Mexico slaps billionaire’s steel company with fine for stock manipulation

Mexico’s securities regulator has imposed one of its biggest fines ever for market manipulation on steel company Industrias CH, owned by billionaire Rufino Vigil Gonzalez, government data showed.

Industrias CH was fined 2.96 million pesos ($159,764) at the end of November for producing “prohibited trades” under a law banning simulating cost or volume, or effectively trading with itself, according to publicly available data on the website of Mexican banking along with also securities regulator CNBV.

Industrias CH investor relations manager Jose Luis Tinajero along with also subsidiary Simec were also fined, along with also the database entries for their fines were more specific, citing “various buy along with also sell trades that will constituted simulation trades in terms of traded volume.”

Such trades, known as “wash trades” in additional markets, are a tactic in which an investor buys along with also sells a security at the same time to create the illusion of greater demand.

Providing limited details on its website, the CNBV did not explain why the company was simulating trading volume or how the item determined the trades were problematic. the item did not respond to questions submitted by Reuters for clarification.

Tinajero along with also Industrias CH along with also Chief Executive Sergio Vigil Gonzalez, who can be also Rufino’s brother, declined to make any comment about the CNBV fines. A spokesperson for the CNBV told Reuters that will the item could not comment on the case before the period for appeals concluded. Reuters could not determine if the companies were appealing.

The Industrias CH fine can be the largest of 19 fines given out since 2014 under the manipulation article of Mexico’s market law, according to a Reuters review of the data. A fresh law took effect in 2014.

Tinajero along with also Simec were fined on the same date, Nov. 30. Tinajero was fined 1.35 million pesos ($72,866)for “instructing” the trades that will simulated volume, the database showed. Simec was fined 545,049 pesos ($29,419).

James Cox, a law professor at Duke University specialized in corporations along with also securities, noted the fines were fairly low compared to the United States, yet that will they could set an important precedent in Mexico.

“The real message that will can be important can be that will the government has brought an enforcement action, along with also not just brought one, yet has made a determination that will there was a violation,” Cox said.

Zachary Brez, an expert on market manipulation at fresh York-based law firm Kirkland & Ellis, said that will in some cases brokerages can trade with themselves unintentionally, when traders or computer programs coming from the same firm cross orders. additional cases are more serious, where an investor plots self-trades to boost volumes or fix prices, he said.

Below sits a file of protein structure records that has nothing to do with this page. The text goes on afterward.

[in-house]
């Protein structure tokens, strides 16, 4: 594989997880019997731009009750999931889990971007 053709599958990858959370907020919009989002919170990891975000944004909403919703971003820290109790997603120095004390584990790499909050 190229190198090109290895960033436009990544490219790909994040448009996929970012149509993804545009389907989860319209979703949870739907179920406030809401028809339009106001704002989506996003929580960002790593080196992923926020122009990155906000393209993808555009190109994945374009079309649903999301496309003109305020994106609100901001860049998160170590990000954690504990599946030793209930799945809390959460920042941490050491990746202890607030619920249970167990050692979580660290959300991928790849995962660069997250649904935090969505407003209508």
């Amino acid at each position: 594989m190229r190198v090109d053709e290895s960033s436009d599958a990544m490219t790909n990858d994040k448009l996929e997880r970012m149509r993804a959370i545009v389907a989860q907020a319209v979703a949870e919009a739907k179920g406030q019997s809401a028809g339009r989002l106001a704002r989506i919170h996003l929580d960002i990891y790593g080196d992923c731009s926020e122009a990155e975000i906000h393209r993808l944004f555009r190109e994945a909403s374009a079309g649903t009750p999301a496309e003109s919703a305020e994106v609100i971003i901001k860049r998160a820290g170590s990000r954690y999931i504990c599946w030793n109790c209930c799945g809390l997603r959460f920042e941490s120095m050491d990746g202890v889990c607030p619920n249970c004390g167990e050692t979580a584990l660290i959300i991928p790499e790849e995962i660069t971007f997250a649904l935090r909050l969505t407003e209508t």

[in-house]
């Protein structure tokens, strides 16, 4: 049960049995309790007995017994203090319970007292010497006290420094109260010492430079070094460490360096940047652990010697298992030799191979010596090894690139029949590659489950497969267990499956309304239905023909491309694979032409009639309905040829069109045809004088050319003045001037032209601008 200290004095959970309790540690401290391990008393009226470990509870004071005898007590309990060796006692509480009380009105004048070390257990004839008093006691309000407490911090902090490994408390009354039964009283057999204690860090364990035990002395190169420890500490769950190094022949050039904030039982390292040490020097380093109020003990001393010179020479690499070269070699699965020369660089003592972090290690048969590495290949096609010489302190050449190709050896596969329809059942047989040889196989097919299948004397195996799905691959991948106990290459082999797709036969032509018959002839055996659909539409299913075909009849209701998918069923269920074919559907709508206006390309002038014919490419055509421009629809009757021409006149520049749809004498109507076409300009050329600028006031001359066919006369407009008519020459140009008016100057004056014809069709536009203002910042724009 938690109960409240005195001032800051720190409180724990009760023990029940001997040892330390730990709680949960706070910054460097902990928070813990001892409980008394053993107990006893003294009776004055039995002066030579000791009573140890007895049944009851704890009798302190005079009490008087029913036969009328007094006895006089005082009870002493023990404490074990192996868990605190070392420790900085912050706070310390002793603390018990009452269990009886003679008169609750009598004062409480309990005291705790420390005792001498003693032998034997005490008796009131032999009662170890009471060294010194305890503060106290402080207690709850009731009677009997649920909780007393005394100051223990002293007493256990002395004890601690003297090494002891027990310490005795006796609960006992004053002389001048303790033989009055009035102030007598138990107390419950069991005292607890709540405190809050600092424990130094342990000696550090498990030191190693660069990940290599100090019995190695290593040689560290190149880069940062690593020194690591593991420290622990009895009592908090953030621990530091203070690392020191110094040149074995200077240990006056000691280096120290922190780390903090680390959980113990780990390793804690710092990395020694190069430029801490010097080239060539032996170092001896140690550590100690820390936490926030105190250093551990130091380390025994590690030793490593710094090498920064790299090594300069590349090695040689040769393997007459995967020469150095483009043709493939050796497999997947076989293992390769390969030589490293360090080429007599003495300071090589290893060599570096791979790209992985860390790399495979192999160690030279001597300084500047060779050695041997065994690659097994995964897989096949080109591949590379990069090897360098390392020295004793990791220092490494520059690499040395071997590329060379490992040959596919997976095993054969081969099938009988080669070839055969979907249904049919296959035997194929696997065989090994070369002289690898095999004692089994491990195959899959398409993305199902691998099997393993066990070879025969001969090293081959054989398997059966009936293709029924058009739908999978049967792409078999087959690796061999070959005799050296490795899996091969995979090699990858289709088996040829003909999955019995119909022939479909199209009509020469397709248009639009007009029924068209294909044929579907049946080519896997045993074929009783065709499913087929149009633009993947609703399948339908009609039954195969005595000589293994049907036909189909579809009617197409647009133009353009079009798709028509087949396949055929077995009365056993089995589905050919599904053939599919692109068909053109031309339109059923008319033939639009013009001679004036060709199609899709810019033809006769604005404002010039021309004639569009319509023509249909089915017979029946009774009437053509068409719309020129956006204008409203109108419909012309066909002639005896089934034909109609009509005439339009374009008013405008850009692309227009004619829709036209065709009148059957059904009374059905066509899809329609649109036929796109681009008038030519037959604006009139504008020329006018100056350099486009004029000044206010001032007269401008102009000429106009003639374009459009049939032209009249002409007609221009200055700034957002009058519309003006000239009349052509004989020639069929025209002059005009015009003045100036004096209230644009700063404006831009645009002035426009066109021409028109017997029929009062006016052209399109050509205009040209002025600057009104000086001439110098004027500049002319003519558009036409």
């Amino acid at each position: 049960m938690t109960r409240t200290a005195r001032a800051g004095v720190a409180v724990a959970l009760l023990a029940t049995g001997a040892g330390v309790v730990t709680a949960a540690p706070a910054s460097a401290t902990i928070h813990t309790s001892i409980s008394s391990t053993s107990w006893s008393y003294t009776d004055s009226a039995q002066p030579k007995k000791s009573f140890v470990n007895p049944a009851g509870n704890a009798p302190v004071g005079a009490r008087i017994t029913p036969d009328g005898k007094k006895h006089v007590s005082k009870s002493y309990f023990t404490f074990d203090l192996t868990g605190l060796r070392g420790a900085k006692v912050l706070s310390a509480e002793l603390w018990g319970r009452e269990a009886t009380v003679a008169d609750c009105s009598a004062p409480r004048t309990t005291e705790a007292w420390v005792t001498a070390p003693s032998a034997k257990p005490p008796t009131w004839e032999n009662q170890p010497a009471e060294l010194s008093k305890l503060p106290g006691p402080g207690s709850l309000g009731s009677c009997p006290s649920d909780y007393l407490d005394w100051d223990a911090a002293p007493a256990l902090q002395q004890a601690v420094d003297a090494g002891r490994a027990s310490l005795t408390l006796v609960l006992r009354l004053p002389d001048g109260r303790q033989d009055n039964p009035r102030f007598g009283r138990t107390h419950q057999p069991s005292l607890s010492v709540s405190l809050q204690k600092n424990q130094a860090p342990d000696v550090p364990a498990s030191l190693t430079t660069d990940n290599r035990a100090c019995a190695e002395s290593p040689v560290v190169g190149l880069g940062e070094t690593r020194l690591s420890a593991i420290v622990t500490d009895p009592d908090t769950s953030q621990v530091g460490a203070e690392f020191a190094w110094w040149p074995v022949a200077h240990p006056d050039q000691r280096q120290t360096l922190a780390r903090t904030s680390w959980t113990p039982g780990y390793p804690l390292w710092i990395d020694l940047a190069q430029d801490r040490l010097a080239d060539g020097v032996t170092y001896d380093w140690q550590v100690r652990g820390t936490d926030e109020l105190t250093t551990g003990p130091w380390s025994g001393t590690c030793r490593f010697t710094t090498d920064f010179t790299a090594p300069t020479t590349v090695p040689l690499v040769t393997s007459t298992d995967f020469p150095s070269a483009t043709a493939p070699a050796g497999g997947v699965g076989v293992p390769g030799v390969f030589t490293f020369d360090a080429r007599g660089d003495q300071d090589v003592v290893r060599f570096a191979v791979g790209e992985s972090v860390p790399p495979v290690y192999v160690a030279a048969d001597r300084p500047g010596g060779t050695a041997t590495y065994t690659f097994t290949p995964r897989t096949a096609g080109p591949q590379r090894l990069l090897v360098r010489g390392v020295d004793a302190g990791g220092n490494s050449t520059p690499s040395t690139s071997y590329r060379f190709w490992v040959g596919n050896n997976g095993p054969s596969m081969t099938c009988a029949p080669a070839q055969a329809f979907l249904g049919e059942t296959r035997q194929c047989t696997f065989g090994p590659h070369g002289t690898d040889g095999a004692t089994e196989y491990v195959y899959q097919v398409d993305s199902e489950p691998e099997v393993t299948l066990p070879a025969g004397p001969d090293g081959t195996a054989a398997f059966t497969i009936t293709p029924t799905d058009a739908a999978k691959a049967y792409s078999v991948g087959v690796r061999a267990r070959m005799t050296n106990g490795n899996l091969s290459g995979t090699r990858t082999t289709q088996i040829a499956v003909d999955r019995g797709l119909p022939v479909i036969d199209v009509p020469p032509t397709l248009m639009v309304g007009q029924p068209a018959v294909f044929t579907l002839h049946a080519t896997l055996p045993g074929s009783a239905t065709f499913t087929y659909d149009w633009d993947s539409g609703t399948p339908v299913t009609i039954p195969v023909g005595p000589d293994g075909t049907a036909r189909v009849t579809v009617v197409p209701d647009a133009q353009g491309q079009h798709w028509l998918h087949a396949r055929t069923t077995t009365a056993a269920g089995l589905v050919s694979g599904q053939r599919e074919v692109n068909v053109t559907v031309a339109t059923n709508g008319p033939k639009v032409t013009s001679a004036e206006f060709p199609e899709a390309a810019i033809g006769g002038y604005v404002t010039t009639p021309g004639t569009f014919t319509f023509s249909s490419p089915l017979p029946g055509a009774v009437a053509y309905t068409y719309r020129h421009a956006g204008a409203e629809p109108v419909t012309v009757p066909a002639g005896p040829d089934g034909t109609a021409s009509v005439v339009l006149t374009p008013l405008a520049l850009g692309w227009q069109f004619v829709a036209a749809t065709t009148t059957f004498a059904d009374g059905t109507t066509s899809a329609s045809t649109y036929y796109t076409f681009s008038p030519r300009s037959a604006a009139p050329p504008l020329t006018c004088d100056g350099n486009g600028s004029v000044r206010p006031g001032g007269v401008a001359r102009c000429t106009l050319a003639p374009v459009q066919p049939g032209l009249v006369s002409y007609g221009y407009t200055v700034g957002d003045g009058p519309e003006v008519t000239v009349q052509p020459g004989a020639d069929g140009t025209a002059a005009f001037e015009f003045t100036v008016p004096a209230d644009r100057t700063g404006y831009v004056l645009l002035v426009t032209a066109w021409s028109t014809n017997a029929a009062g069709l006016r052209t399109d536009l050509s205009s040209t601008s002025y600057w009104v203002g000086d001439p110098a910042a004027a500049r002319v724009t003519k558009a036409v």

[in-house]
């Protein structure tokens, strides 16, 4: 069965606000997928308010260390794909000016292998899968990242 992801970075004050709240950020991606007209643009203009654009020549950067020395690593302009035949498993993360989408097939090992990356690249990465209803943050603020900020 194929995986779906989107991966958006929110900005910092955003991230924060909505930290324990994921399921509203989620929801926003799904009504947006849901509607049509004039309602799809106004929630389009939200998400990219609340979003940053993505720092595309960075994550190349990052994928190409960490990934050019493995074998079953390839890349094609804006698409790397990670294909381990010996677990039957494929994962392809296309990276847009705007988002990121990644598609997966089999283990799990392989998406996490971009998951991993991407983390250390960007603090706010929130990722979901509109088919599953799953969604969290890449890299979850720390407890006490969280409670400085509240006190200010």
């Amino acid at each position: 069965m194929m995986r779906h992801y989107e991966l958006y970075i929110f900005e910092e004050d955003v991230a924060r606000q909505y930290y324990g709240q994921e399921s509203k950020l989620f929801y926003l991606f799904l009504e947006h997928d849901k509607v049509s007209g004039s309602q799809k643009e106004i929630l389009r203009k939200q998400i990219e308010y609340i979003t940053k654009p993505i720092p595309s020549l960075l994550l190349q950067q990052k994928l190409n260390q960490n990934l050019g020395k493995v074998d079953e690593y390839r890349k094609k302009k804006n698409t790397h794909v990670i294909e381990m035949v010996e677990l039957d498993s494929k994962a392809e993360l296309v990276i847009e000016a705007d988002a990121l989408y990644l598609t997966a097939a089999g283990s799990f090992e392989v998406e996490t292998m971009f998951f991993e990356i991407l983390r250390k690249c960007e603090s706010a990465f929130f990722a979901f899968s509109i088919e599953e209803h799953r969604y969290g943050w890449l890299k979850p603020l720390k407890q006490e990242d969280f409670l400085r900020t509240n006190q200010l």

“When you are doing the item intentionally, that will can be the real violation,” Brez said. “the item can be a variation of fraud, by showing volume where the item isn’t.”

Rufino Vigil Gonzalez, who can be currently ranked Mexico’s 11th richest man by Forbes, owns nearly 67 percent of Monterrey-based Industrias CH, which he took over in 1991. The company acquired Guadalajara-based steel maker Simec in 2001, according to the companies’ websites.

inside early 2000s, Industrias CH saw low volumes along with also failed to trade on many days. Volume later much better yet the item got a significant boost by the company’s share repurchase program since at least 2013, according to a Reuters comparison of Thomson Reuters data on volume along with also data coming from the Mexican exchange on buyback programs.

The CNBV did not specify the basis on which the companies made the trades.

Three current along with also former officials at Mexico’s stock exchange said unusual trading in Industrias CH around 2014 drew the attention of exchange officials, who believed volumes were manipulated to keep the company on Mexico’s S&P/BMV IPC index.

Significant volume can be a key metric needed for inclusion in stock indices, which are mimicked by funds. Inclusion inside index guarantees more investment in a company’s stock.

Mexico’s S&P/BMV IPC index can be the benchmark for more than $2.5 billion in passive stock funds along with also $9.8 billion in active funds, investment research company Morningstar Inc data showed.

Since at least 2013, ICH said in filings to the Mexican stock exchange that will their share repurchase program aimed to “generate greater liquidity in its stock, buying shares when needed along with also selling shares when there can be over demand for them.”

Industrias CH made the item onto the S&P/BMV IPC index in 2012, along with also Simec in September 2015, according to S&P Dow Jones Indices, which at This specific point manages the index. The CNBV database shows the manipulation fines relate to trading in 2014.

Three days were noted inside database, Jan. 2, 2014 for the Simec fine, Sept. 9 for Tinajero’s fine along with also Nov. 4 for Industrias CH’s fine.

Company buybacks accounted for 59 percent of total volume of trading in Simec shares coming from 2014 through the end 2015, the period when the item made the item on the IPC index, according to data coming from the Mexican stock exchange along with also Thomson Reuters data. Company buybacks accounted for 37 percent of all trading in Industrias CH for the same period.

The United States carries a 25 percent cap on daily trading volume by share repurchase programs, yet Mexico does not have such strict limits.

Both companies were removed coming from the IPC in June 2016 after the Mexican exchange suspended trading in their shares for failing to file earnings statements on time.

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